2. Prior to the bombing in the Nyanya area of Abuja on April 14, Boko Haram militant attacks in late 2013 and early 2014 had focused almost exclusively on the northeastern regions of Nigeria. Furthermore, the majority of these attacks were ambushes by large numbers of gunmen on rural targets. These outlying attacks typically took place near Boko Haram strongholds in Borno State, and targeted both residential villages and security installations. Although the use of this modus operandi has not ceased, the car bombing attacks on Abuja, Jos, and Kano demonstrate the militant group’s ability to strike high-profile targets removed from its strongholds.
  3. Due to heightened security protocols and the heavy deployment of military personnel to Abuja and other urban areas in central and northern Nigeria, we assess that Boko Haram is not able to achieve the freedom of movement they enjoy in the northeastern states of Adamawa, Borno and Yobe. Through the use of vehicle-borne improvised explosive devices (VBIEDs), Boko Haram is able to maintain a low profile, successfully carrying out high-casualty accounts with a small number of personnel in areas far from its strongholds. Therefore, we assess that the militant group will continue to engage in raids on outlying areas of the northeast, while pursuing the further use of VBIEDs in attacks in the Middle Belt. Furthermore, we assess that Boko Haram militants will continue to attempt car bombings against targets in southern Nigeria.
Assessment: Boko Haram likely involved in Middle Belt Region intercommunal attacks 
  1. Although local leaders and media sources frequently place the blame for militant attacks in the Middle Belt Region on Fulani herdsmen, the modus operandi of recent communal attacks in the Middle Belt is not consistent with previous patterns of ethnic conflict in the region. Rather, sophisticated tactics such as simultaneous attacks, high casualty counts, and the use of heavy weapons as well as military and police uniforms during the assaults, reflect the tactics of a well-trained insurgent group. Specifically, the recent changes in Middle Belt violence are consistent with Boko Haram tactics.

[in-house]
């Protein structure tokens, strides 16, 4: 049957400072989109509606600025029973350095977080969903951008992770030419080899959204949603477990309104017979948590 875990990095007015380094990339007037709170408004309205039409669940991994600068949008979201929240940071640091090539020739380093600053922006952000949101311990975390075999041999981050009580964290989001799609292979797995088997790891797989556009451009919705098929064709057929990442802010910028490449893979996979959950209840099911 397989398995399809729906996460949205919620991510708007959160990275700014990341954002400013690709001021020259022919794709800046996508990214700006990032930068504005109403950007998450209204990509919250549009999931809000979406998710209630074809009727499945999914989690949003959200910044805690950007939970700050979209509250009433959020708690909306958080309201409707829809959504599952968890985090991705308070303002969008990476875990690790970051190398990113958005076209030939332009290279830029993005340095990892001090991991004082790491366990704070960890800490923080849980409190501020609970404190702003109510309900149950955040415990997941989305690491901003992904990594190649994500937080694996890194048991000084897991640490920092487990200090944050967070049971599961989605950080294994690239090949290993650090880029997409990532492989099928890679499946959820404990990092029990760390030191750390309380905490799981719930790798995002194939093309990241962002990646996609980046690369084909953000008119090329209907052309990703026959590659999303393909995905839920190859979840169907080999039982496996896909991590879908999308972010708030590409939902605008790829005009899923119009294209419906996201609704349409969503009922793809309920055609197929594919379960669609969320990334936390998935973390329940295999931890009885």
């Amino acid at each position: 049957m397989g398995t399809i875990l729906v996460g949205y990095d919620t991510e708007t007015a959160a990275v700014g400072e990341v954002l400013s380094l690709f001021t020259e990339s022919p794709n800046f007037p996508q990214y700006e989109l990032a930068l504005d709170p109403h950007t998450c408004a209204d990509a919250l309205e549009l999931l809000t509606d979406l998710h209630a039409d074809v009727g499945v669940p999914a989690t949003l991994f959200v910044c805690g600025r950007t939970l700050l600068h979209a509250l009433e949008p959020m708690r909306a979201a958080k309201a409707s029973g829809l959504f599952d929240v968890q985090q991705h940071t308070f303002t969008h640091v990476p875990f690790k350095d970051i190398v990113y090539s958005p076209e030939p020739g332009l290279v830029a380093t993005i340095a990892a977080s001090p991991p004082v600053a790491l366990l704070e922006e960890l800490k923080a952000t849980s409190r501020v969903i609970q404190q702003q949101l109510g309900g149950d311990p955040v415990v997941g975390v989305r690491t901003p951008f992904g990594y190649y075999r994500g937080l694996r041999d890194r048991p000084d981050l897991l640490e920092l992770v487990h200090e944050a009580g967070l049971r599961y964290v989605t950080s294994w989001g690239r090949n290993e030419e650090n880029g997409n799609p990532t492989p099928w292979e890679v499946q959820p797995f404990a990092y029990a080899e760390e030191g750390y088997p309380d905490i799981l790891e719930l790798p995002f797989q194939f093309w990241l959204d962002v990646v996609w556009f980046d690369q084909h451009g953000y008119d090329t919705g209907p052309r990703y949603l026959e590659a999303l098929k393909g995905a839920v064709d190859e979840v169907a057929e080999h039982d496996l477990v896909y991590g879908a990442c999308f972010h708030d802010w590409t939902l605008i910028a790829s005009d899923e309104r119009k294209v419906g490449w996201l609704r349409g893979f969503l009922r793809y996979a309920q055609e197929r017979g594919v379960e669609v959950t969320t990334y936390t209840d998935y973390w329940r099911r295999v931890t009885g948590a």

2. That said, the recent uptick in Middle Belt violence may be attributable to ethnic Fulanis, as previous accounts indicate that Boko Haram leaders have paid Fulani herdsmen to carry out attacks in the Middle Belt Region, demonstrating a growing cooperation between Boko Haram and militant Fulanis. We assess that Boko Haram has an active interest in promoting instability in the Middle Belt Region, and may therefore be capitalizing on existing ethnic tensions to carry out attacks in the region via Fulani proxy groups. The importance of the Middle Belt Region to the Boko Haram insurgency is demonstrated by the recent spate of car bombings in urban centers throughout the region, including the capital city of Abuja.
  3. Alternatively, the use of heavy weaponry and sophisticated tactics in these attacks may indicate an increasingly militant trend in Middle Belt ethnic conflicts. The entrenchment of arms trading routes passing through northern Nigeria may account for the shifting tactics and growing casualty accounts in Middle Belt inter-ethnic attacks. Moreover, it is likely that local residents will continue to attribute the attacks to Fulani herdsmen, leading to more violent and frequent cyclical patterns of intercommunal conflict.